Monthly Archives: March 2011

Why the ‘Muslims for Peace’ campaign is relevant

On a recent ‘Muslims for Peace’ flier distribution in Passaic NJ, we asked random people what they thought a Muslim would look like. “A bearded man riding a camel,” said one man. When asked what objection she had to Muslims, another Catholic woman said, “They beat their wives and believe Jesus was false.” When asked how she had so much (mis)information on Islam, she paused to think and replied, “Everyone knows this.” Most of the people interviewed had never interacted with a Muslim and had never read anything on Islam.

Favorable opinions of Islam have declined over the last five years. According to figures from the Pew Research Center, 30% of Americans in August 2010 had a positive opinion of Islam as opposed to 41% in July 2005.

If accurate, this translates to about 30 million people who have disapproved of Islam after having held a favorable opinion of the faith in the last 5 years – i.e. about 6 million Americans each year and about 11 Americans every minute in the five years studied.

What have Muslims done (or not done) to meet this disfavor?

In the same poll, there was no significant difference in the percentage of Americans between 2005 and 2010 who thought Islam was more likely than other religions to encourage violence. Surprisingly, radicalization of Muslims did not reflect on the poll as the main reason for the loss of favorable opinion.

Whereas there was almost a 10% drop in the number of Americans who favored Islam in this study, there was not much difference in those who said they had an unfavorable opinion. Most of those who lost a favorable opinion of Islam merely said they did not know or were not familiar enough. This points to a large group of Americans who merely lack proper awareness of Islam and a significant number that is more confused about it.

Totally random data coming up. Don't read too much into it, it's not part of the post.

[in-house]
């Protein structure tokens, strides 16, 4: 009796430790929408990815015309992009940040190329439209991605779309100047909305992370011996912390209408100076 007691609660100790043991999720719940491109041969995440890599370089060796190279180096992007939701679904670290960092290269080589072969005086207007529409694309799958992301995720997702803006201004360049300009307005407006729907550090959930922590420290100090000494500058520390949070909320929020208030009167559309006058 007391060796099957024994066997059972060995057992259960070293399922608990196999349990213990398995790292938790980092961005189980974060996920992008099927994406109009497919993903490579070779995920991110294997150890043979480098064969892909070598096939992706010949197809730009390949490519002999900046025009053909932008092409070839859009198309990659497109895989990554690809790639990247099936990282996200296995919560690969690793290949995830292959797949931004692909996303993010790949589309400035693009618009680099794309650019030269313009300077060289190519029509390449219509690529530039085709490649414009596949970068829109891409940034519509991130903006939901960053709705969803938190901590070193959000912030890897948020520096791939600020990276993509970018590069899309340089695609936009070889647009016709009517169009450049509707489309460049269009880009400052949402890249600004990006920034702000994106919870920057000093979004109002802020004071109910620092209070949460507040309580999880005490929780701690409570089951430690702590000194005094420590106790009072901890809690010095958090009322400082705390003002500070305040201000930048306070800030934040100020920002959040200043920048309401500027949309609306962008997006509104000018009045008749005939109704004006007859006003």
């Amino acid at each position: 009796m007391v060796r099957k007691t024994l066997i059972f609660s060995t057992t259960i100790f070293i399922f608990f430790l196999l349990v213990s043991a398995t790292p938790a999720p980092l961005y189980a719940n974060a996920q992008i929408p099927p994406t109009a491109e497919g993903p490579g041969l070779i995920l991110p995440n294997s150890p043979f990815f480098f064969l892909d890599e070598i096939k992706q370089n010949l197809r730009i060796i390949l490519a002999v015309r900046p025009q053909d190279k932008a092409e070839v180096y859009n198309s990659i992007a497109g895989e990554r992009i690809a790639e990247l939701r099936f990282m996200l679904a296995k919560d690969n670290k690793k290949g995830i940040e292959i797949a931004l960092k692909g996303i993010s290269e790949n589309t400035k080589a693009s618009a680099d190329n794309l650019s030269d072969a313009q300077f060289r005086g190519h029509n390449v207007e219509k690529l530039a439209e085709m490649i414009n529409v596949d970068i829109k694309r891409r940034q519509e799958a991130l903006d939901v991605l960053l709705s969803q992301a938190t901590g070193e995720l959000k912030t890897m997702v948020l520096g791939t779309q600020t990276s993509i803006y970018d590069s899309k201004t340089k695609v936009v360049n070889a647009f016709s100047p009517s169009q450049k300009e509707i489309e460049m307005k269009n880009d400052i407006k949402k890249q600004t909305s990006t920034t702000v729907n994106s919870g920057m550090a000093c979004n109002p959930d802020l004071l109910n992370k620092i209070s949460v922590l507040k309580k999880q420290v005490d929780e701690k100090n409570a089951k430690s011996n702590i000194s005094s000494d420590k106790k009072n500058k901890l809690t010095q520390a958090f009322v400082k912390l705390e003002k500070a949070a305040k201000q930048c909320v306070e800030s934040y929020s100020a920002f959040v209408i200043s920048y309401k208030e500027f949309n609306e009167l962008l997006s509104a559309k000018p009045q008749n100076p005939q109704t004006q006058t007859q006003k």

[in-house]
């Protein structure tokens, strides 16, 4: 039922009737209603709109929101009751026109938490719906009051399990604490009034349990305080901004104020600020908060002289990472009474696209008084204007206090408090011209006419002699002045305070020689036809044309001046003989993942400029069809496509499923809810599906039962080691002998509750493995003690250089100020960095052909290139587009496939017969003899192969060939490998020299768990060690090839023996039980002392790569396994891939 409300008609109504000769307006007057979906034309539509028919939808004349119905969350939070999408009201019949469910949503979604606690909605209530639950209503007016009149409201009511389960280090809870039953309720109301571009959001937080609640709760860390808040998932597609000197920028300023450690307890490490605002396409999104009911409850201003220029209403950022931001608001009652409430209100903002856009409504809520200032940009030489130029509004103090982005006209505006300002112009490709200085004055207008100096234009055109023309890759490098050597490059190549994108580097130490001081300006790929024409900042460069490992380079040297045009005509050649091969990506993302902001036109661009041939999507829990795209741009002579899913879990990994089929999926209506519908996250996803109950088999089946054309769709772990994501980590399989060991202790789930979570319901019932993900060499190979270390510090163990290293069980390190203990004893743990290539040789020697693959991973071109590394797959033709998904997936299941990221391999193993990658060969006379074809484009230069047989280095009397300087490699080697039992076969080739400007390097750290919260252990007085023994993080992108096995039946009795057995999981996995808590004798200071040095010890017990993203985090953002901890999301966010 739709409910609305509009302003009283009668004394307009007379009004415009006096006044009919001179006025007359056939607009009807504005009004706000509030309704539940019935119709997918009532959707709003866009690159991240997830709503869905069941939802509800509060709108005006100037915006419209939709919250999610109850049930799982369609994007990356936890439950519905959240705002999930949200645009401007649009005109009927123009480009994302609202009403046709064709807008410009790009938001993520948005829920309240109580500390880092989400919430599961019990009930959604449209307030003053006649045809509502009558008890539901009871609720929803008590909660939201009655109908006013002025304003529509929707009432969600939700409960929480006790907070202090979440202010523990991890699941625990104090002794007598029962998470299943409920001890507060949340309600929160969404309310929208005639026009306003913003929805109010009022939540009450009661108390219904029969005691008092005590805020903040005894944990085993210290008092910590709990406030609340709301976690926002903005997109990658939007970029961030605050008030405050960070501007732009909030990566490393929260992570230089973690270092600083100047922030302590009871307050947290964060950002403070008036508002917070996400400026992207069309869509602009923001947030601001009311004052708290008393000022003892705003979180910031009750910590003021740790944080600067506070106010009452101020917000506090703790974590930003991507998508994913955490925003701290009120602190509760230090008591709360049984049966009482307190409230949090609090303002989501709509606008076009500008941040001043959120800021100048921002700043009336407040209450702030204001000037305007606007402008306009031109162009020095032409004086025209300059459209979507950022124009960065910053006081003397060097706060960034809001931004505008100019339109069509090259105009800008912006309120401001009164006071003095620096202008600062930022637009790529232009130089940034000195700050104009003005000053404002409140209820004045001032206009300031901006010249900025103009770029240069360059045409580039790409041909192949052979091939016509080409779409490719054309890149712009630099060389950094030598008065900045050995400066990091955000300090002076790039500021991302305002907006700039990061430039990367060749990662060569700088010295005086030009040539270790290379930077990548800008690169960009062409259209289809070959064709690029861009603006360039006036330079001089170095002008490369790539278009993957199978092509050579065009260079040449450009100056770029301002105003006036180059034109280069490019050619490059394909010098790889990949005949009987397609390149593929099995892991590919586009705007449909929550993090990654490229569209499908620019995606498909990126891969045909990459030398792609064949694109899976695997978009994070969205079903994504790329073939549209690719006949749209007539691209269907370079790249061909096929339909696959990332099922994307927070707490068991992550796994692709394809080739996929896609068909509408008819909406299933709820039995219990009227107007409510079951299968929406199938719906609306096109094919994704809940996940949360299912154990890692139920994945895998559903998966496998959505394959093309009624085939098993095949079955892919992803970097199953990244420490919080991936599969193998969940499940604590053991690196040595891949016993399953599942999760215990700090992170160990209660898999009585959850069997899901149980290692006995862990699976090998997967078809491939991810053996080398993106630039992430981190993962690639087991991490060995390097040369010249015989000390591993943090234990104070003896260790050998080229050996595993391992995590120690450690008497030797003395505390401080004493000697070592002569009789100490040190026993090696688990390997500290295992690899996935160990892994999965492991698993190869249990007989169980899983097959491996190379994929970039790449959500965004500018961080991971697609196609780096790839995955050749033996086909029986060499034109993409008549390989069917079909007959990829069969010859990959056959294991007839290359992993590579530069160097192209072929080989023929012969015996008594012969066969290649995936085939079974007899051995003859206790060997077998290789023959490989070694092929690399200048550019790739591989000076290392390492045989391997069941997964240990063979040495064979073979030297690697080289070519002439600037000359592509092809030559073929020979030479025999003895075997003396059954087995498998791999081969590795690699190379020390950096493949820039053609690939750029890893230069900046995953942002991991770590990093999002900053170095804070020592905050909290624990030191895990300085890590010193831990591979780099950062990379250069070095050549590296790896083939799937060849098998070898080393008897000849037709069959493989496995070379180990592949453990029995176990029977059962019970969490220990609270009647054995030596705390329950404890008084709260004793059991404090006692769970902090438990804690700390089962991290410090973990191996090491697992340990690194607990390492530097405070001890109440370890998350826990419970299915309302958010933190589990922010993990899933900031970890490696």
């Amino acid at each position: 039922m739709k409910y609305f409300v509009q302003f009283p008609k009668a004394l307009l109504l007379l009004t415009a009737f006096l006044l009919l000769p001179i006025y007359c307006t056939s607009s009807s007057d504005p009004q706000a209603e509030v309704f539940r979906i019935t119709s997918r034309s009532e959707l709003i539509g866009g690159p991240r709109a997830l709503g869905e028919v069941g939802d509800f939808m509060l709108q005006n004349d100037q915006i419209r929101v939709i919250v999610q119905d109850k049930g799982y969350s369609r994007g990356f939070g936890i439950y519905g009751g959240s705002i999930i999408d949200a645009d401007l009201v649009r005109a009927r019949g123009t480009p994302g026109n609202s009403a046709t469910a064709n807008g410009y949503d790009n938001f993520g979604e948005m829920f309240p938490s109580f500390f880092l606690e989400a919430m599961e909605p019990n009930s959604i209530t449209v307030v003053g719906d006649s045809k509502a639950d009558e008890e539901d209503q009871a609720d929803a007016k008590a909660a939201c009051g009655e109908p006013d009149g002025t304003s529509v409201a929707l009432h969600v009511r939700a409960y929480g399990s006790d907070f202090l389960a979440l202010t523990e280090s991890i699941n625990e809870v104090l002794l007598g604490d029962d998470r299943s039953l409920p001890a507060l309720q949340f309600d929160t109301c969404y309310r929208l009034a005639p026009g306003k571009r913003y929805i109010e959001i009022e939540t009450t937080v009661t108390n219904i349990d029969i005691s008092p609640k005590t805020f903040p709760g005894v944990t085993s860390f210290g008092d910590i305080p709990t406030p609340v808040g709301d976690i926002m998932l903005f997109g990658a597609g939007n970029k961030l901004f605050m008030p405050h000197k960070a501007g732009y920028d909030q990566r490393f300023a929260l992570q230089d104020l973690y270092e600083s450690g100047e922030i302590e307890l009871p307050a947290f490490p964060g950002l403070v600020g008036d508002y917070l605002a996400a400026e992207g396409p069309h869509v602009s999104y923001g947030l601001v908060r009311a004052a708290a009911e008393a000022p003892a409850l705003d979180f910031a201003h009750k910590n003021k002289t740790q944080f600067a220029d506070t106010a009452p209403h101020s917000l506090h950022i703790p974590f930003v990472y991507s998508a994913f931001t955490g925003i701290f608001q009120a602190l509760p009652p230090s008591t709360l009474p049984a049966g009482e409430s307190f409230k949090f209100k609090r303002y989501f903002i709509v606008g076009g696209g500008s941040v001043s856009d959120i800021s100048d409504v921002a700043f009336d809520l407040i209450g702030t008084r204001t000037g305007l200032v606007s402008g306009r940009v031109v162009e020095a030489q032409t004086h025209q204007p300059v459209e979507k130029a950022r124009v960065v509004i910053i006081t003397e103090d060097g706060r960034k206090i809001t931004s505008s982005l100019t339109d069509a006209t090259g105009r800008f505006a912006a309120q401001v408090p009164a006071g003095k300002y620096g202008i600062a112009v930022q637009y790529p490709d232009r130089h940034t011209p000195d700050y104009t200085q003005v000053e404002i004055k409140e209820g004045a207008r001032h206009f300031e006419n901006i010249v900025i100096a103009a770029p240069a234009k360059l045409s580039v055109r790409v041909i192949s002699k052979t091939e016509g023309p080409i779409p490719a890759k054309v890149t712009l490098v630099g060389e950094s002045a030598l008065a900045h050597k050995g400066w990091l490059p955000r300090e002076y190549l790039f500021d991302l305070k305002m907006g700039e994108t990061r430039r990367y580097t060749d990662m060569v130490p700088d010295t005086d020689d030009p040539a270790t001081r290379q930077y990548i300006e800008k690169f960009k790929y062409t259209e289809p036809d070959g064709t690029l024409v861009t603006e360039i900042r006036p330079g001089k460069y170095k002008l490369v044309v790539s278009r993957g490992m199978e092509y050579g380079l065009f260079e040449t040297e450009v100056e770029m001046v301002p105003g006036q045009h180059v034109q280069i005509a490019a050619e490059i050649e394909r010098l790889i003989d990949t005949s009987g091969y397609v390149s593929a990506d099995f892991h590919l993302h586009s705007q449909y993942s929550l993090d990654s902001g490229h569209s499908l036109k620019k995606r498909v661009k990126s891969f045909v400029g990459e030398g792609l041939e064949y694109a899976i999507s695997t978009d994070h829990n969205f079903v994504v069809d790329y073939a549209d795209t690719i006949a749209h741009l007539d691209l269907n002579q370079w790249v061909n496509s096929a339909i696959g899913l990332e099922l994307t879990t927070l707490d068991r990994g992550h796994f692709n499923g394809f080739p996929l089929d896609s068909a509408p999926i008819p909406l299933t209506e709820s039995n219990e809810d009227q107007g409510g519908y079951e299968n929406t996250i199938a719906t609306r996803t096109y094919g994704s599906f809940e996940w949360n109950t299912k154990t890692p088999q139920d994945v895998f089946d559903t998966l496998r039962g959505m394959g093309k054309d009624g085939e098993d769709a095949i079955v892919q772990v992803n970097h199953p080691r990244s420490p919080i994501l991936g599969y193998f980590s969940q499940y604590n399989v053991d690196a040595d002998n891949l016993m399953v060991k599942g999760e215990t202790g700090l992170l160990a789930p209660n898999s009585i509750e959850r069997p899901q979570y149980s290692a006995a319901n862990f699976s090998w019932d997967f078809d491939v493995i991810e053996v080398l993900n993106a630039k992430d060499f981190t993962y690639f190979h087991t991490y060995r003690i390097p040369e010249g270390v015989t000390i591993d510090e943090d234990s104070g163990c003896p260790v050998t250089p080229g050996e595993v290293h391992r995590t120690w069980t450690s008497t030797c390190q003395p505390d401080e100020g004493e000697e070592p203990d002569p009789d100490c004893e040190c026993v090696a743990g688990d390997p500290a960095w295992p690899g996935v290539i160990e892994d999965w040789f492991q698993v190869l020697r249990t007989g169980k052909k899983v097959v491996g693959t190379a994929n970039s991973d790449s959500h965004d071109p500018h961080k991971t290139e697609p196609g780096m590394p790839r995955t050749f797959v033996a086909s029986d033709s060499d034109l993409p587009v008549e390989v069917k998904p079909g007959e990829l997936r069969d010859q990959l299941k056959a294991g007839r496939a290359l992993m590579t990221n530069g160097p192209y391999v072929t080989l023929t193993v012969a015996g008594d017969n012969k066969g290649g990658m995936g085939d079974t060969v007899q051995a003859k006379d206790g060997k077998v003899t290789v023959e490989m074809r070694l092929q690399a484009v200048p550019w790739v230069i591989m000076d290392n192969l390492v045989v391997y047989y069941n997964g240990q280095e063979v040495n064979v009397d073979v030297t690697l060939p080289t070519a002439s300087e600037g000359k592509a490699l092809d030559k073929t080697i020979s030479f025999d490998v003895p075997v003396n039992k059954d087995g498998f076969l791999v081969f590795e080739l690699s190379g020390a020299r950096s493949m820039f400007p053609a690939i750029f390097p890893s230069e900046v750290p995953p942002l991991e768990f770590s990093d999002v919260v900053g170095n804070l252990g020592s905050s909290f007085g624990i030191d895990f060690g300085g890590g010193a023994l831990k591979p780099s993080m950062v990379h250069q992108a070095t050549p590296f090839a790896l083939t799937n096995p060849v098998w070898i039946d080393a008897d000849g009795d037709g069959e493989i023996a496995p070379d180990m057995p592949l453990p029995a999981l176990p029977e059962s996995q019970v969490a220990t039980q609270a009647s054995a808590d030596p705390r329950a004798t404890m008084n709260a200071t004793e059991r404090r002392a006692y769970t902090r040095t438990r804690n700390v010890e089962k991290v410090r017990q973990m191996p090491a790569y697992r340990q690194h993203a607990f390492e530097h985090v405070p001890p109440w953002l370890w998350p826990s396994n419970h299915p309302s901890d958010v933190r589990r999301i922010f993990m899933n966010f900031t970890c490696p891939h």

Two important inferences can be drawn from this study.

Firstly, we can assume that though radicalization of Muslims has probably played the biggest role in the negative opinion of Islam in the USA, this effect has almost plateaued (thanks to all the thwarted plots?).

Secondly, education and awareness will play the key role in reversing the now predominately negative opinion of Islam amongst Americans. The main reason for the resentment seems to be unawareness of Islam.

To reverse this trend would require Muslim-Americans to be more proactive. They will have to educate the American people (including Muslim-Americans) on the true teachings of Islam and help remove any misunderstandings. Eleven Americans will have to be reached out to every minute, six million every year.

This is the exact number of Americans that one Muslim group has vowed to reach out to. The ‘Muslims for Peace’ campaign of the Ahmadiyya Muslim Community USA is taking the true peaceful message of Islam to street corners all across the US. They are going door-to-door delivering peace fliers and condemning terrorism in all its forms. They are preaching ‘love, peace and loyalty’ and inviting Americans to remove any misconceptions that they might entertain.

So, coming back to the question, ‘What have Muslims done (or not done) to meet this disfavor?’ – they have not been proactive enough to spread awareness of the true teachings of Islam. Likewise, many American people have relied too much on media stereotyping and have not interacted with fellow Muslim citizens enough. It is only through mutual outreach efforts that misunderstandings could be removed and the decline in favorable opinion of Islam likely be reversed.